Concurrently and interestingly, a spokesperson for the equally insidious Hindu nationalist RSS stated dismissively that the same 2003 World Cup match was "just a game" and had "nothing to do with the common man" (see above quote). Hmmm. Contradictory statements and highly flawed logic are not rarities among the rhetoric of Hindu extremists. But which argument is right?
We've gone over some of the reasons that cricket is more than a mere "game" and can appreciate the myriad ways in which the people of South Asia participate in national-level cricket, and how national-level cricket enriches their own lives. But if the sport is such a powerful cultural force, then why should India and Pakistan continue to compete in such a climate of political hostility? Those who are on edge about immediately disastrous possibilities, thereby ignoring also potentially negative long-term implications of such matches, are not entirely delusional. The recent spate of communally-motivated attacks and bombings in public places (as in Bombay and Gujarat) and the frighteningly real risk of fatal riots (as in the infamous stampede at the South African soccer game) certainly give one good reason to pause.
But it is precisely this sort of fear that Hindu and Muslim fundamentalists of the ongoing Indo-Pak dispute feed off of, and it is precisely this fear that opening up cricket relations for once and for all will help to overcome. To all those who respond to the threat of nuclear war by tiptoeing around anything potentially disruptive like a cricket match, can we not respond thus: could it be, rather, that cricket is a path to peace?
India and Pakistan have been going for each other's throats as long as they have both existed, and as long as they have had their own cricket teams. Today the people of these neighboring countries countries that just over 50 years ago fell within the same set of borders still share a long and beautifully rich history, yet now live truly separate lives. Borders are tight, international cultural relations are limited, and citizens in both India and Pakistan are egged on by myopic, power-grabbing leaders to feel threatened by their Other across the Kashmiri mountains. What the region needs to break this downward spiral (at the nadir of which sits the horror of nuclear war) is contact, opening, and genuine détente at the level of what the RSS leader cited earlier so nicely termed "the common man".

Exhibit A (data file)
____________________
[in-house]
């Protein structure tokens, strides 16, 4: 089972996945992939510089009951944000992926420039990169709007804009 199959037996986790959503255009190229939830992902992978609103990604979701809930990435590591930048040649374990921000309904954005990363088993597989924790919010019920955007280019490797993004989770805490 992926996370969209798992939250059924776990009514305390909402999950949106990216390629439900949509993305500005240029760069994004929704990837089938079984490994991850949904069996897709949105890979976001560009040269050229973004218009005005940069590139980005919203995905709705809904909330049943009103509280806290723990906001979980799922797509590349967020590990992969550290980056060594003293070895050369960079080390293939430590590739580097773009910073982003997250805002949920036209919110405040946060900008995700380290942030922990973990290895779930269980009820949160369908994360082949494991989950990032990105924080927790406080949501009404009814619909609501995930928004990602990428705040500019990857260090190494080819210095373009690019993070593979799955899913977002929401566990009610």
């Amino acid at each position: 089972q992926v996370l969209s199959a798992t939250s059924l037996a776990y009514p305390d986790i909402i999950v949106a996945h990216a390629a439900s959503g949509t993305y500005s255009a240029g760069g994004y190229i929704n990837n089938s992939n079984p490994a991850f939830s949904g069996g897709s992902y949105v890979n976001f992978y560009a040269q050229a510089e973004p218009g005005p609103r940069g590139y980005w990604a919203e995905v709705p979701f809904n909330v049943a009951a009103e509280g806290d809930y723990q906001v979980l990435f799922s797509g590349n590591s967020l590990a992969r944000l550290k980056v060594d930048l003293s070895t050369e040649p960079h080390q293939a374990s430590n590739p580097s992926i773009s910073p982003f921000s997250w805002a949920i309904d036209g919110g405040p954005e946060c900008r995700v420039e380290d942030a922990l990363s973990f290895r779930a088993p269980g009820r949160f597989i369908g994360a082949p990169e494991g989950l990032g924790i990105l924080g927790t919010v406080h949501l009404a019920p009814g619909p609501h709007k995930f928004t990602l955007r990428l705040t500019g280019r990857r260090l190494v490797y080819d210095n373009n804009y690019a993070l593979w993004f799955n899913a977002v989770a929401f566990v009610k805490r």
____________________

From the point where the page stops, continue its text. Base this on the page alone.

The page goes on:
What could better achieve this type of cultural thawing between Indian and Pakistani people than an invitation to them all to share their passion for the game of cricket? After all, didn't Hindus and Muslims come together in the pre-independence era to compete on a common colonial team against their British oppressors? That said, the point to be made is not merely that it is through being on the same "team" that real, lasting solidarity can be built. Perhaps just the collective experience of loving the game itself can alone accomplish that.
The fact that the Indian government has agreed to allow the Indian national team to tour Pakistan in a cricket series at the start of this year (the first such Pakistani tour since 1989) is nothing less than a testament to the possibility of a peaceful future in the region. The cultural flexibility for which South Asian cricket stands an exclusive leisure activity of the rich white man that the entire spectrum of the former "native" population has appropriated and embraced is what will ultimately turn away the dark forces of the war-mongering, chauvinist nationalists. For that reason I issue forth this message to those highly-placed folks in India and Pakistan who have the power to make such decisions happen: Give the people what they really want. Give the people their cricket.
// Marginal Utility
"The social-media companies have largely succeeded in persuading users of their platforms' neutrality. What we fail to see is that these new identities are no less contingent and dictated to us then the ones circumscribed by tradition; only now the constraints are imposed by for-profit companies in explicit service of gain.READ the article